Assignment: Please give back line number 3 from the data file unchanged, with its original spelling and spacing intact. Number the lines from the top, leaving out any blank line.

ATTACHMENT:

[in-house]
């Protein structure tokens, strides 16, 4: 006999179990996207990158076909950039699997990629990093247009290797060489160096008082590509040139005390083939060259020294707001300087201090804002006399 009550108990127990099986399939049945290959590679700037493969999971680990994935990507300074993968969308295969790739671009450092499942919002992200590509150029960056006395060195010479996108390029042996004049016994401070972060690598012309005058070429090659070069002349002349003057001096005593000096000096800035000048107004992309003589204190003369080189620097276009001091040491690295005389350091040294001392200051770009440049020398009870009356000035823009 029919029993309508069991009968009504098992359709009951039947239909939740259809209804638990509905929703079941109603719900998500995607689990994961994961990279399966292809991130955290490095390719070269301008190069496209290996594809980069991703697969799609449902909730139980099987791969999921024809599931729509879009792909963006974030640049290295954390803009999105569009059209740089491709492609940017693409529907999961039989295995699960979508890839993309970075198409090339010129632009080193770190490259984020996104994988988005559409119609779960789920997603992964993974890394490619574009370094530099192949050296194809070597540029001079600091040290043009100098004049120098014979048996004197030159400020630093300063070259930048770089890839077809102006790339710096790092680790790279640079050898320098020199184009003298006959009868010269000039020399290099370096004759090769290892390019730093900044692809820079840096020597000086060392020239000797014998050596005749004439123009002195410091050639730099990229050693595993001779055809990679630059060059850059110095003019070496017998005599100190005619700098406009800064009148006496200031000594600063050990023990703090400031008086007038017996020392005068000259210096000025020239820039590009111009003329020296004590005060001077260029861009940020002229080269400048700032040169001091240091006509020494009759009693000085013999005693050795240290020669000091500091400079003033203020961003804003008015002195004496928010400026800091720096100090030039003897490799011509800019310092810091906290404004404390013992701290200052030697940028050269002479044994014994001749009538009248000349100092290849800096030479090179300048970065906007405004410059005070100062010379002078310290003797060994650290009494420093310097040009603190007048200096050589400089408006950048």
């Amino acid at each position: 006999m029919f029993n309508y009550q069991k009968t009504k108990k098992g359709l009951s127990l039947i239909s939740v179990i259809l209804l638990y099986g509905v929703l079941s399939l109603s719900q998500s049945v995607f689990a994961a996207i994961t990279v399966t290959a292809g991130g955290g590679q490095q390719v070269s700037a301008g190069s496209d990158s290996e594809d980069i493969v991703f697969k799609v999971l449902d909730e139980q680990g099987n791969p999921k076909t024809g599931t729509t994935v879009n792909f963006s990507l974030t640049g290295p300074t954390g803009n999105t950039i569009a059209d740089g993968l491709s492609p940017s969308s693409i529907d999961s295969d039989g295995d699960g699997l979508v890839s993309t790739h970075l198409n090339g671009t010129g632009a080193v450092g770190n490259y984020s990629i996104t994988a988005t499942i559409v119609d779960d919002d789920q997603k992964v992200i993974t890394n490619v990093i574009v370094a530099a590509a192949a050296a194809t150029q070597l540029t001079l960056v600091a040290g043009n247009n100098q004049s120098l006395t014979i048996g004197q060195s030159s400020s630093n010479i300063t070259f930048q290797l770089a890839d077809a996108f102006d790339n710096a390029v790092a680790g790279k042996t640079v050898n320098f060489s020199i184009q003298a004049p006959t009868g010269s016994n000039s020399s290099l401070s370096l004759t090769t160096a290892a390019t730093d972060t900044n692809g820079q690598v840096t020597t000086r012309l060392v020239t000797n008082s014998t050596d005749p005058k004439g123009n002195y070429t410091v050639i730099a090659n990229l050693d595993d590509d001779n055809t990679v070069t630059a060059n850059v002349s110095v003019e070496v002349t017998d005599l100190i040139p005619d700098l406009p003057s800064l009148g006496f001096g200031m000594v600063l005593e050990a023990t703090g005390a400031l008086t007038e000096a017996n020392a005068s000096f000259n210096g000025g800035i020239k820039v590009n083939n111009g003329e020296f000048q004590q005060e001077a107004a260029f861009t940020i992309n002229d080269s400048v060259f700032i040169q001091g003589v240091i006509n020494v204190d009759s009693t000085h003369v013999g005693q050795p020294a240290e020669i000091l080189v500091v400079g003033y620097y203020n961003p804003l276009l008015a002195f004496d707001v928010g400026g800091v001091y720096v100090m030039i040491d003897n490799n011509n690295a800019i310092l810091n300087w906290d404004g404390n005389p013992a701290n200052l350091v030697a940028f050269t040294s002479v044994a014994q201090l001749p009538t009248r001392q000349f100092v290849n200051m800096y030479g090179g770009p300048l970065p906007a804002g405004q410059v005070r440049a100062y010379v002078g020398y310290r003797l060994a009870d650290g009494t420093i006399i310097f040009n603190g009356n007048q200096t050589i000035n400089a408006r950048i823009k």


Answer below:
């Amino acid at each position: 006999m029919f029993n309508y009550q069991k009968t009504k108990k098992g359709l009951s127990l039947i239909s939740v179990i259809l209804l638990y099986g509905v929703l079941s399939l109603s719900q998500s049945v995607f689990a994961a996207i994961t990279v399966t290959a292809g991130g955290g590679q490095q390719v070269s700037a301008g190069s496209d990158s290996e594809d980069i493969v991703f697969k799609v999971l449902d909730e139980q680990g099987n791969p999921k076909t024809g599931t729509t994935v879009n792909f963006s990507l974030t640049g290295p300074t954390g803009n999105t950039i569009a059209d740089g993968l491709s492609p940017s969308s693409i529907d999961s295969d039989g295995d699960g699997l979508v890839s993309t790739h970075l198409n090339g671009t010129g632009a080193v450092g770190n490259y984020s990629i996104t994988a988005t499942i559409v119609d779960d919002d789920q997603k992964v992200i993974t890394n490619v990093i574009v370094a530099a590509a192949a050296a194809t150029q070597l540029t001079l960056v600091a040290g043009n247009n100098q004049s120098l006395t014979i048996g004197q060195s030159s400020s630093n010479i300063t070259f930048q290797l770089a890839d077809a996108f102006d790339n710096a390029v790092a680790g790279k042996t640079v050898n320098f060489s020199i184009q003298a004049p006959t009868g010269s016994n000039s020399s290099l401070s370096l004759t090769t160096a290892a390019t730093d972060t900044n692809g820079q690598v840096t020597t000086r012309l060392v020239t000797n008082s014998t050596d005749p005058k004439g123009n002195y070429t410091v050639i730099a090659n990229l050693d595993d590509d001779n055809t990679v070069t630059a060059n850059v002349s110095v003019e070496v002349t017998d005599l100190i040139p005619d700098l406009p003057s800064l009148g006496f001096g200031m000594v600063l005593e050990a023990t703090g005390a400031l008086t007038e000096a017996n020392a005068s000096f000259n210096g000025g800035i020239k820039v590009n083939n111009g003329e020296f000048q004590q005060e001077a107004a260029f861009t940020i992309n002229d080269s400048v060259f700032i040169q001091g003589v240091i006509n020494v204190d009759s009693t000085h003369v013999g005693q050795p020294a240290e020669i000091l080189v500091v400079g003033y620097y203020n961003p804003l276009l008015a002195f004496d707001v928010g400026g800091v001091y720096v100090m030039i040491d003897n490799n011509n690295a800019i310092l810091n300087w906290d404004g404390n005389p013992a701290n200052l350091v030697a940028f050269t040294s002479v044994a014994q201090l001749p009538t009248r001392q000349f100092v290849n200051m800096y030479g090179g770009p300048l970065p906007a804002g405004q410059v005070r440049a100062y010379v002078g020398y310290r003797l060994a009870d650290g009494t420093i006399i310097f040009n603190g009356n007048q200096t050589i000035n400089a408006r950048i823009k």